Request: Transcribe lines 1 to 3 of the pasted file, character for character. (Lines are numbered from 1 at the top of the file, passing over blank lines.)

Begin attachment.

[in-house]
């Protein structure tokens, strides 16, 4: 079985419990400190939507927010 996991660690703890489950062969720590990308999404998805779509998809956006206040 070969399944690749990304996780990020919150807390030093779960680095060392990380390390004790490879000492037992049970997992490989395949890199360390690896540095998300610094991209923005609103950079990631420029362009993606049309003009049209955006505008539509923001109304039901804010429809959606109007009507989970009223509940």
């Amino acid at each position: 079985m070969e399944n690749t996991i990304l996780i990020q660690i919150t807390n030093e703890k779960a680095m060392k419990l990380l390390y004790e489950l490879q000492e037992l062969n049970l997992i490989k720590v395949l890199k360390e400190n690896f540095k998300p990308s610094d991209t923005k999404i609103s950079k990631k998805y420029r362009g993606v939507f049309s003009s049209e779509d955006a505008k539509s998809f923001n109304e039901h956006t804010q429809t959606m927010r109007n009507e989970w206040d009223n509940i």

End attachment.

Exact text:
[in-house]
């Protein structure tokens, strides 16, 4: 079985419990400190939507927010 996991660690703890489950062969720590990308999404998805779509998809956006206040 070969399944690749990304996780990020919150807390030093779960680095060392990380390390004790490879000492037992049970997992490989395949890199360390690896540095998300610094991209923005609103950079990631420029362009993606049309003009049209955006505008539509923001109304039901804010429809959606109007009507989970009223509940």
């Amino acid at each position: 079985m070969e399944n690749t996991i990304l996780i990020q660690i919150t807390n030093e703890k779960a680095m060392k419990l990380l390390y004790e489950l490879q000492e037992l062969n049970l997992i490989k720590v395949l890199k360390e400190n690896f540095k998300p990308s610094d991209t923005k999404i609103s950079k990631k998805y420029r362009g993606v939507f049309s003009s049209e779509d955006a505008k539509s998809f923001n109304e039901h956006t804010q429809t959606m927010r109007n009507e989970w206040d009223n509940i």